When the war came, both Grandad and Victor were enlisted, trained and sent overseas. Although in the same battalion they were separated on landing. The campaign was long and they wrote to each other every week, at least when they could. But on July 20th 1915, Grandad’s world fell apart. Victor had been lost in the assault on the Dardanelles.
Grandad didn’t know for sure what had happened, only the letters stopped coming. From that point Grandad’s life seemed meaningless to him, at least that’s what he wrote. Somehow, when the war had ended in 1918, Grandad had survived and he new that Victor hadn’t. John paused for a moment, imagining the pain of not knowing about Victor and having to fight for survival as well. It was incomprehensible.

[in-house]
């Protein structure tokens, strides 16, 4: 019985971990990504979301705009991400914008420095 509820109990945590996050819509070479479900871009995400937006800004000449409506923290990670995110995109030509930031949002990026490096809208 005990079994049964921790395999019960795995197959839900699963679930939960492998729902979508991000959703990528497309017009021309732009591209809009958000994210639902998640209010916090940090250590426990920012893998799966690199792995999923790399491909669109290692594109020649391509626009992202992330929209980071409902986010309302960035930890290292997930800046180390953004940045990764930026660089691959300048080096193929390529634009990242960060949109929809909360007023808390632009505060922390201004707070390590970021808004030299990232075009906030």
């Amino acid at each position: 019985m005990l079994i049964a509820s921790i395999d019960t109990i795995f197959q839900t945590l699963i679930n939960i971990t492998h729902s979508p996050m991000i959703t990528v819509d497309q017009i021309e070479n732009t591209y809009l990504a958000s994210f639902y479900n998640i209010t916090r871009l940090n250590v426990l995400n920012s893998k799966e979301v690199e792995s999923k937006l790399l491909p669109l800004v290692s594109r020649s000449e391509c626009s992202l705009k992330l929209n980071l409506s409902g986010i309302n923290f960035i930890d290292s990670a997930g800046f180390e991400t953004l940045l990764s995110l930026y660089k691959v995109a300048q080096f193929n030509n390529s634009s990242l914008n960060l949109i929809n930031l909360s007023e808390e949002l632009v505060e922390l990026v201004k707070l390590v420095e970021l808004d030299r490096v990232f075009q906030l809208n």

John continued to read. Grandad wrote less personally about his arrival back home and at the farm afterwards. It was obvious without Victor, Grandad’s life would never be the same, and he couldn’t bear to think of anyone replacing him. So that’s what happened; Grandad lived the rest of his life on the farm, just getting by and living in the memories of his past.
It was a sad memoir, a deeply pained life that clung to love regardless of anything else. When that love was gone, the life just receded in Grandad, ebbed to basic survival. Grandad was a sensitive man, perhaps misunderstood, but a good man, a loving man.
As John closed the book, he wished he had have known him, shook his hand and maybe help to diminish his grief in some way. But time was not on his side, and John could only imagine his Grandfather, see him though the memories in his words.
Comments 8 comments
More by this Author
Prose about the writer's responsibility to the reader. It's about connection, respect, expression and the role of the writer.
An article about 19 steps to a better world; knowledge gleaned from 60 years of living and fighting to maintain some form of sanity and peace.
A fable about a duck, and a metaphor about limitations and self-imprisonment.